Author: Murad Khan Mumtaz | Publication: The Friday Times (p.24) | Dated: 8 Sep 2006
Last week the Zahoor-ul-lkhlaq gallery at the National College of Arts (NCA) in Lahore held a preview of Waseem Ahmad’s latest work. The paintings will be travelling to India in September for a solo show in Delhi at the Anant Art Gallery. The work is extremely in vogue as it has kept true to all the fashions doing the rounds in the contemporary miniature painting world today.
Waseem graduated from the NCA in 2000 from the miniature department and is currently teaching there. He is part of the younger generation of ‘contemporary miniaturists’, including Hasnath, Mohammad Zeeshan and Ayesha Durrani who are making a name for them in the Subcontinent and the expatriate and market. Waseem has a resume boasting of exhibitions in England, Japan, France, Greece and Oman.
Keeping up with the current trends among most contemporary miniaturists. Waseem’s work is a typical socio-political commentary that combines fashionable/modern imagery with a traditional one. A favourite theme among our artists ever since the Afghan war, and specifically in the post 9/11 world, is the burqa. From the Iranian artist Shirin Nishat’s video installations to Shazia Sikander’s and Ayesha Khalid`s miniatures to Jamil Baloch’s sculptures, the burqa has almost become synonymous with ‘revolutionary’ art emerging from the ‘oppressed’ Islamic nations. Similar to most of his previous work. Waseem Ahmad has made this once revolutionary, now decadent, image his central premise. All the eighteen paintings on display feature the burqa painted in the same monotonous shape and technique.
Another trademark image that Waseem has been using since his thesis six years ago is the Western female placed parallel to, or interacting with a traditional or popular desi image. The Western female has previously appeared in his paintings as a scantily clad Monroe with Krishna, a Harley model once again with Krishna, as Madonna (as in Madonna and Child) with a Pakistani mother and child, numerous nudes, and as Mona Lisa (one of the most over used and rehashed images in ‘conceptual’ art ever since Marcel Duchamp in the 1920s!). ln his previous work there was a vast vocabulary of marketable desi imagery, or imagery associated with contemporary miniature: the gun, Lollywood protagonists, Krishna, roses, crows and other similar hackneyed images used to death by our artists. In the current group of paintings, the artist deals solely with Western nudes, doing away with the other female metaphors. He has also thankfully let go of almost all the local cliché images mentioned above. Unfortunately the burqa remains!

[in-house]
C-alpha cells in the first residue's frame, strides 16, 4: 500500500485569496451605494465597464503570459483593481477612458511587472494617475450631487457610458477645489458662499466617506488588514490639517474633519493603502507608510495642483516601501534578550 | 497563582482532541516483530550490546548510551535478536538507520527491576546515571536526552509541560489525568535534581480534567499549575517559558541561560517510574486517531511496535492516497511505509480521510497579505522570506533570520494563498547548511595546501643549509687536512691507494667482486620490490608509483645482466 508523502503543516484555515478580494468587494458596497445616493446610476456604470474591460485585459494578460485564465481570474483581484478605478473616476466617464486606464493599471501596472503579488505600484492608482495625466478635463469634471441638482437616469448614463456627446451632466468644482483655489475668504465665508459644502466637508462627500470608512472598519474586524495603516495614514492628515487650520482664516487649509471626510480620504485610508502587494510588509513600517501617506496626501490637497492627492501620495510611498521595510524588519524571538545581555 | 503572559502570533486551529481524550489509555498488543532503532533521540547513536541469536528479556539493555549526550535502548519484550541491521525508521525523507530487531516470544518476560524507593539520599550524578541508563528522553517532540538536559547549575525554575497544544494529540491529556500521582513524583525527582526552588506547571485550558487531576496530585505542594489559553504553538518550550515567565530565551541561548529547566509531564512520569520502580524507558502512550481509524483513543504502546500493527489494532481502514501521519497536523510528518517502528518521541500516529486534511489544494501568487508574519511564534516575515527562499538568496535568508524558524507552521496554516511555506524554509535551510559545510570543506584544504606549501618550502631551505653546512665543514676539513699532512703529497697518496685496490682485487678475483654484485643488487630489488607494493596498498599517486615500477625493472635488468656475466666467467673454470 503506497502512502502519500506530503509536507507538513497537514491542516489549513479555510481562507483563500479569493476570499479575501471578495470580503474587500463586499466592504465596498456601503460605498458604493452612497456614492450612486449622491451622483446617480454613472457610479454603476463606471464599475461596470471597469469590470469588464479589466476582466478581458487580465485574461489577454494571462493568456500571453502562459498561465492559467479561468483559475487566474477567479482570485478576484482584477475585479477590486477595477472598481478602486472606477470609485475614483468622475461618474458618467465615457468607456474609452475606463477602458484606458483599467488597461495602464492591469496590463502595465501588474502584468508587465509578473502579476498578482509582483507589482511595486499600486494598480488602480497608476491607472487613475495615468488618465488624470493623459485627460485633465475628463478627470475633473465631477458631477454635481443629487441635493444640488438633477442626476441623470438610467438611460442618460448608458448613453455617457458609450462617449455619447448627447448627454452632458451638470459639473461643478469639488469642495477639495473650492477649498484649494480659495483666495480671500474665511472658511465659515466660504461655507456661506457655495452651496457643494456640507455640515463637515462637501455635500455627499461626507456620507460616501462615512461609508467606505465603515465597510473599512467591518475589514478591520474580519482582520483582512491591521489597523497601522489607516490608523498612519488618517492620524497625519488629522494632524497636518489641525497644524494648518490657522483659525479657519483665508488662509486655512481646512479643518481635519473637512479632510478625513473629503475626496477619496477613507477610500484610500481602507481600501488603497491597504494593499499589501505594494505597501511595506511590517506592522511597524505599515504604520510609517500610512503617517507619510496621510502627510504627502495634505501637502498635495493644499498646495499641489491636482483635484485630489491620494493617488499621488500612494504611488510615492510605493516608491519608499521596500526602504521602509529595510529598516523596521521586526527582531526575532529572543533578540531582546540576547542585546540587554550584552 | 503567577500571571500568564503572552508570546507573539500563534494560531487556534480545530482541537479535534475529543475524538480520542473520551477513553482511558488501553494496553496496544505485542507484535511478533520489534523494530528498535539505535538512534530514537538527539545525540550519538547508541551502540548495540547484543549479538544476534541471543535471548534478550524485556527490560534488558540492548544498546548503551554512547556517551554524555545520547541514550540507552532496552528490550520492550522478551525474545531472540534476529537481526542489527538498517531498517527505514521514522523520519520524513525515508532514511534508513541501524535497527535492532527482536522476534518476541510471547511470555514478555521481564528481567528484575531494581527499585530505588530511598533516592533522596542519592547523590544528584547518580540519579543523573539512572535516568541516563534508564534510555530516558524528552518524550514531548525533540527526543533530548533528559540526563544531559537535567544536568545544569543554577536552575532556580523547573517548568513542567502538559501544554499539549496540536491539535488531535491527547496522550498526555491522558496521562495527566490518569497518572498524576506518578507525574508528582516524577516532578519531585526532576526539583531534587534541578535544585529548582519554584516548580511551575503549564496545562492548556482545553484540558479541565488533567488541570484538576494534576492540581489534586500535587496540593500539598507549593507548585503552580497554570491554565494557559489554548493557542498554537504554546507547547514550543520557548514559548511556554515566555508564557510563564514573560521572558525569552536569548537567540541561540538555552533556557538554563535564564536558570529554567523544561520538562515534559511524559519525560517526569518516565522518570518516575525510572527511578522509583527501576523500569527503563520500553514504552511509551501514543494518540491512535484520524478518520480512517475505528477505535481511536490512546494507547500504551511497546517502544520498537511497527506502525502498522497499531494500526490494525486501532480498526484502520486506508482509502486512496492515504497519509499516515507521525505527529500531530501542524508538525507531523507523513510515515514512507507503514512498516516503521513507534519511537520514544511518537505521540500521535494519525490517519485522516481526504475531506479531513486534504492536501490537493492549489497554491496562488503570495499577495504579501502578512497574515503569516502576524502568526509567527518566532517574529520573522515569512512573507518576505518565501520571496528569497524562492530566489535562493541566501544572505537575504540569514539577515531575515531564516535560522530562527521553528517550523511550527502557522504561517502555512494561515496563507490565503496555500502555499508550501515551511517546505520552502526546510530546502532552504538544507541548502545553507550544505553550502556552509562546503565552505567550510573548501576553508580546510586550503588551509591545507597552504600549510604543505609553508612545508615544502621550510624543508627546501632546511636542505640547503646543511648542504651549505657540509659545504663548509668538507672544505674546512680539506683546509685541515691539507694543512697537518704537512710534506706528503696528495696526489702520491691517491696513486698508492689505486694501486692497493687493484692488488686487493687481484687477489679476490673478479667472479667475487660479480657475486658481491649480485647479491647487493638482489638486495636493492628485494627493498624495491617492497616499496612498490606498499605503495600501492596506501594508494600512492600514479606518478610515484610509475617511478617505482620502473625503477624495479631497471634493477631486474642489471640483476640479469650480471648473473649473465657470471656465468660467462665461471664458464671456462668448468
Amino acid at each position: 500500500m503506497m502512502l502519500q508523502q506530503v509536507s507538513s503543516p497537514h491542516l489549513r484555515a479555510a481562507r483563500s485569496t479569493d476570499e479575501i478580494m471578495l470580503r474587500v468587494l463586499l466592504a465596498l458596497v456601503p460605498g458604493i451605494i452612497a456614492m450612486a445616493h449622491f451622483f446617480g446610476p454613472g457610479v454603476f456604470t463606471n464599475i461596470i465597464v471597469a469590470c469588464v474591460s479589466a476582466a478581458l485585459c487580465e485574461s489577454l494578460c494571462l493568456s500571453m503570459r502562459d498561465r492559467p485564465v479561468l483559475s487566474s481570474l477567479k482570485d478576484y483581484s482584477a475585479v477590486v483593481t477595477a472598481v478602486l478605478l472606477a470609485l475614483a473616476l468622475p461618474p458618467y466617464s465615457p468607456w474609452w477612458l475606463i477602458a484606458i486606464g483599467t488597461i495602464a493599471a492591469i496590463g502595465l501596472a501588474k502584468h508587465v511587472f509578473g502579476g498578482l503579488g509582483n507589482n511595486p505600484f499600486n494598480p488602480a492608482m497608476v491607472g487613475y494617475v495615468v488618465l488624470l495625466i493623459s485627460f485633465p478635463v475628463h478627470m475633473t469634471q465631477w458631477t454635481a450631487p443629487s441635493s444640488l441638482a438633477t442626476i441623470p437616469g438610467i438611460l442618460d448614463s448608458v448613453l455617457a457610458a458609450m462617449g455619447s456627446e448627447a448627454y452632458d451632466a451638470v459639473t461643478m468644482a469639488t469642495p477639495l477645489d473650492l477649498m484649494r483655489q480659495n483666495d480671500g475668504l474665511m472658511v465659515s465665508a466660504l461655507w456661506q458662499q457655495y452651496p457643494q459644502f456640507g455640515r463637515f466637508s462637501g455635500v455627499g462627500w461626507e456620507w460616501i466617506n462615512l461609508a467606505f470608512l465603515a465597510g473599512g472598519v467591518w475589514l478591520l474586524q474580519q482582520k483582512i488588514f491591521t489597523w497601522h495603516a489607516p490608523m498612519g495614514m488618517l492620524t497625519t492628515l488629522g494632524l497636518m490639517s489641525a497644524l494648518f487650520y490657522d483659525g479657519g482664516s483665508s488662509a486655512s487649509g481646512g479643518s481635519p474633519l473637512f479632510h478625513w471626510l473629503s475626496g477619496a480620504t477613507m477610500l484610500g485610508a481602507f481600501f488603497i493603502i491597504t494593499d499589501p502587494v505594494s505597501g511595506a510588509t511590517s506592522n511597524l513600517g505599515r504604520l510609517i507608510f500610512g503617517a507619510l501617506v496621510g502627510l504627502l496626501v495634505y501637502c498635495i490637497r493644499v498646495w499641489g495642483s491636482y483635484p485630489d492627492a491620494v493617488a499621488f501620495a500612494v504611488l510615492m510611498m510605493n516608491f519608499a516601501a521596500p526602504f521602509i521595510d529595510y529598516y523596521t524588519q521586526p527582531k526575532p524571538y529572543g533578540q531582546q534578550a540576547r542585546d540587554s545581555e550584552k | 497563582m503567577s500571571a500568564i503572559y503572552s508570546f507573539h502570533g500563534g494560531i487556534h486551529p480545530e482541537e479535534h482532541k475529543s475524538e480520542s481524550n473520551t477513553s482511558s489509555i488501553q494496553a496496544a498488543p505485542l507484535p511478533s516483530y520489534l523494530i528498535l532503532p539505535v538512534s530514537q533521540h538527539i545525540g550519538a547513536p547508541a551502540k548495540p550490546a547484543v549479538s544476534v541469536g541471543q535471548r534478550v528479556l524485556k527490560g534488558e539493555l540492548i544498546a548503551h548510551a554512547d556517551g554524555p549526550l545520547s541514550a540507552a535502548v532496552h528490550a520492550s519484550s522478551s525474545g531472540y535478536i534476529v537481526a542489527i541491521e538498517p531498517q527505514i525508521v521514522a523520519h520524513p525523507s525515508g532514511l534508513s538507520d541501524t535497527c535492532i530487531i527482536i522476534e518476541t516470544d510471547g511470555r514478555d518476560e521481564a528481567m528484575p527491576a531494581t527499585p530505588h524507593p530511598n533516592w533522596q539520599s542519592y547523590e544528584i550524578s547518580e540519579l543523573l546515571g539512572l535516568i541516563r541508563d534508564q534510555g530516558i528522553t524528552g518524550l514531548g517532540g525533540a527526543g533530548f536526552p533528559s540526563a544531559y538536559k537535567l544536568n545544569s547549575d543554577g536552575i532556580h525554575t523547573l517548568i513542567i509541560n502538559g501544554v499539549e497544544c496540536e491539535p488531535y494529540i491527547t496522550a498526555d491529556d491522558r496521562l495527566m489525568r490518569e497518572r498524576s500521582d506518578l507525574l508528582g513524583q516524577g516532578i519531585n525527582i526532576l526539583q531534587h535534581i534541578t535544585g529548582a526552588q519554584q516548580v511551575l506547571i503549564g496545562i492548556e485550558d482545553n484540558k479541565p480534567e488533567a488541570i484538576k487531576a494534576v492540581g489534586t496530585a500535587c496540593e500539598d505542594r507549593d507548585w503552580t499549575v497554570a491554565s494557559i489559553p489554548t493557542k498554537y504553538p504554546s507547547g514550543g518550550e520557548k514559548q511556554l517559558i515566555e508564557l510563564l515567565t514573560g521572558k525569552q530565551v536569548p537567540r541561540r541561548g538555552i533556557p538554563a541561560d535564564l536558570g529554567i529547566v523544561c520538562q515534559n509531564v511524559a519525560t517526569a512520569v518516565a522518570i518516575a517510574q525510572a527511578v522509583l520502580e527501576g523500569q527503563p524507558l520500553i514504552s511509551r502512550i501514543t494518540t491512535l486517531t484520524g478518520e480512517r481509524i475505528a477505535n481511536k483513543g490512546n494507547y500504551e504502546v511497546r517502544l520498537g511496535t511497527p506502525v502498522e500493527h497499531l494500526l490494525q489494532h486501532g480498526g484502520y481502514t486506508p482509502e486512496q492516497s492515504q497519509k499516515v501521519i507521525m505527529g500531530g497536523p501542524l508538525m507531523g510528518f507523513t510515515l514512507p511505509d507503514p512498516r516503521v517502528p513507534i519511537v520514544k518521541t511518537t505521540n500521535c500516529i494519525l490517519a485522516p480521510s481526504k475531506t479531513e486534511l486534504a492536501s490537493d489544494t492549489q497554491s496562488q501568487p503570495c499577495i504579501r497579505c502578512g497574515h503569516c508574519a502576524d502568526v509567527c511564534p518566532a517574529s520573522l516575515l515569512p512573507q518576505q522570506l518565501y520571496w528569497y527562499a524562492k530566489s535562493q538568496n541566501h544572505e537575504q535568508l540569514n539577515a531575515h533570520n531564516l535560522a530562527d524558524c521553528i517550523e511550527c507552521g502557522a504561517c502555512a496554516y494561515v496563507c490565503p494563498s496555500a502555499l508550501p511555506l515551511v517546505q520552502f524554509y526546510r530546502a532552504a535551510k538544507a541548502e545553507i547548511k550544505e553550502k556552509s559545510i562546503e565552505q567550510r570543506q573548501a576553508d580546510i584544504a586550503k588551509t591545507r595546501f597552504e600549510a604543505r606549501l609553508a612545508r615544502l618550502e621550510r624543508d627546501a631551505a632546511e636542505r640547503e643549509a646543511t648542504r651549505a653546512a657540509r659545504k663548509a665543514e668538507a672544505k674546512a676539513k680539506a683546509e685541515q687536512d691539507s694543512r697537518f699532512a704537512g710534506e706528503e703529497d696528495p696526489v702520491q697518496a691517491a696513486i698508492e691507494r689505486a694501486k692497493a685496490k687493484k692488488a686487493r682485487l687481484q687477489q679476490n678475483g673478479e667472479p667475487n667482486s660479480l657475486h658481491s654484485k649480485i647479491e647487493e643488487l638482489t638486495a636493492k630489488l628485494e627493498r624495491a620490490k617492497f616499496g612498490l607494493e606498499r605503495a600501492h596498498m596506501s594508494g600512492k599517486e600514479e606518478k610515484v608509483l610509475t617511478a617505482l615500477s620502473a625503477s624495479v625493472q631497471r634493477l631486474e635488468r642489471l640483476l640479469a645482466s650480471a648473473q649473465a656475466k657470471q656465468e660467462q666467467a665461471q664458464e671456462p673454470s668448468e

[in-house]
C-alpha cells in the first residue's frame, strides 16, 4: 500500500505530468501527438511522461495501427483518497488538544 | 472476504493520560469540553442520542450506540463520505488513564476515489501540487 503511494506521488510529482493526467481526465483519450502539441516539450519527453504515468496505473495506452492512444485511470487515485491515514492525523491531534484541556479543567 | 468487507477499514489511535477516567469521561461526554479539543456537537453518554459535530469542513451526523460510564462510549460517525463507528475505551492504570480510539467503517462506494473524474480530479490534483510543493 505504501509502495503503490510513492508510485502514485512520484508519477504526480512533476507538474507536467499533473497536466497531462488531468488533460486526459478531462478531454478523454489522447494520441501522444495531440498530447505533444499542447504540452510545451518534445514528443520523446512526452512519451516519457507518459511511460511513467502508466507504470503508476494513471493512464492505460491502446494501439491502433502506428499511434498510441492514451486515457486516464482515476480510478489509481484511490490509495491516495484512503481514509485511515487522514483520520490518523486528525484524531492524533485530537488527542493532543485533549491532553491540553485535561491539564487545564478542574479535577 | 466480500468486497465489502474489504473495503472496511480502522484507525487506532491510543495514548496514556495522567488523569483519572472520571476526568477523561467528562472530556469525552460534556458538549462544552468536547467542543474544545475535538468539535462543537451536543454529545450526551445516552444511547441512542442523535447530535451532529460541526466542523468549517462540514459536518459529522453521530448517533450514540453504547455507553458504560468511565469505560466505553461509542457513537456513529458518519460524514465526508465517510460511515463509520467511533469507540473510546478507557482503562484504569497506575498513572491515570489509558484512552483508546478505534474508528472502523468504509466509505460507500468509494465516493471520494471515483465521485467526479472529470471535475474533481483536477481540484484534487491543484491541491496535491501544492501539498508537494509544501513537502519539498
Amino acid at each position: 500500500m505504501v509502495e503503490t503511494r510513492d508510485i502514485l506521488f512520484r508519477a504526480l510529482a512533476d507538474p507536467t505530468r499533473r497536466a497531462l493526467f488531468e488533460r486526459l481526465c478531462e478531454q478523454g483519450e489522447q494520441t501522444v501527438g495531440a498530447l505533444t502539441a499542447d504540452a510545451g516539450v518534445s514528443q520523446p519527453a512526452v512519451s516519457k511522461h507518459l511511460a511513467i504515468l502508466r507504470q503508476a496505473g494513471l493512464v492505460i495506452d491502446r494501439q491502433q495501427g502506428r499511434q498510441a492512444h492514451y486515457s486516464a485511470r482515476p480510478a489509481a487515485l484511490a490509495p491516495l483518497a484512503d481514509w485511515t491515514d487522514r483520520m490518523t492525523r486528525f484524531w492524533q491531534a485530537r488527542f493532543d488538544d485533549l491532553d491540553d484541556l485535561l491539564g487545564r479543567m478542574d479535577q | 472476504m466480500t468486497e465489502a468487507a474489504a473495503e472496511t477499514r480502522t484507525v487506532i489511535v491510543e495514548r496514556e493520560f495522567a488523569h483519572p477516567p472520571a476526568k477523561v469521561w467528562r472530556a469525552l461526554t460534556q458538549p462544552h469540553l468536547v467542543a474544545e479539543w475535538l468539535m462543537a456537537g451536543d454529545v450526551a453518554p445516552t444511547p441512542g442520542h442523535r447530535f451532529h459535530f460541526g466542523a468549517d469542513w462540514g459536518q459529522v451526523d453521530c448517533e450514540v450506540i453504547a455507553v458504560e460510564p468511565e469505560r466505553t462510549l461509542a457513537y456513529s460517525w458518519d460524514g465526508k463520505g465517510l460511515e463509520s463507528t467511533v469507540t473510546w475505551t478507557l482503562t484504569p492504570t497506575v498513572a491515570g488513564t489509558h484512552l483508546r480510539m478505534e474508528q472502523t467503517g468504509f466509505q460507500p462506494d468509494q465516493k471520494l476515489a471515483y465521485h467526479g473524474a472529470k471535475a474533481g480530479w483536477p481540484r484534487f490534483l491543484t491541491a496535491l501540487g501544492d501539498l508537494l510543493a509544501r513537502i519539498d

The paintings generally focus on a single nude clad in a transparent burqa. The references are mostly taken from the mannerism style of the late 15th and 16th centuries, a style thus named for its degeneration into a manner or a mimickery of the Renaissance paintings. One wonders if this was a conscious choice or a visual one. The veil covering the nudes then becomes an overused image of oppression in our oh so vicious, cruel, ignorant society! A society that according to most of us. is ‘stuck in the past’, is ‘backward’, and has failed to ‘progress’, according to standards coming from `abroad’ of course! By placing the transparent white veil on the Western nude, the artist claims to ‘get an uncanny image’. An image that is quaint and outlandish to the foreign eye? Is the buriqa yet again being exploited for its marketability? Waseem’s work has become more focused than before, with a more mature sense of composition. The previous formulaic overuse of muddy tea stains along with the traditional colours in the backgrounds give way to his own colours.
Once again it is a shame that although his compositions have improved, his attempt to break away from Late Mughal and Hindu palette has failed miserably. From the previously used mature Indian ochre’s and maroons, and the Mughal emerald greens, the recent effort to make the work contemporary has made the colours immature and loud. The orange, used in three of his paintings borders on the gaudy.
In Waseem’s case, a description of one painting might suffice for an overview of the entire exhibition: a centrally placed nude stands on a garish, pseudo-pop orange ground that rises behind her into Mughalesque Mountains. The foreground is spotted with Persian/Mughal grass. The nude’s hands are raised behind her flowing hair and are melodramatically chained together. The figure, scantily draped, is wrapped in a transparent burqa. The burqa is stretched from all sides and tied to a huge circle that encloses the figure. The circle is painted red and filled with decorative calligraphic gibberish. The use of random Arab and Urdu words in calligraphy is yet another ploy that is cherished by most contemporary miniaturists. More often than not it is no more than a cosmetic effect to make the painting look complete. The reason the artist gave for using the calligraphic effect was to show stagnation, as according to him. We are forced to recite the Quran as kids without understanding a word (an expression that Shazia Sikander used almost ten years ago!). Instead of conveying the mental entrapment and suffocation of the subject matter, the paintings only manage to convey a strained ornamentalism. An ornamentation that overshadows the artist’s theme and questions his intention. I am not against ornamentation and other sellable gimmicks, but why hide them behind the garb of pseudo-intellectuality? And l is never against the expression of a socio/political message either, but why hides it behind visual trickeries?
Waseem Ahmad’s latest work shows a slight improvement in the fact that he has expunged most of his cliché imagery. But he needs to stay true to his intention, whatever it might be, rather than trying to sugar coat a socially valid, though worn-out, message.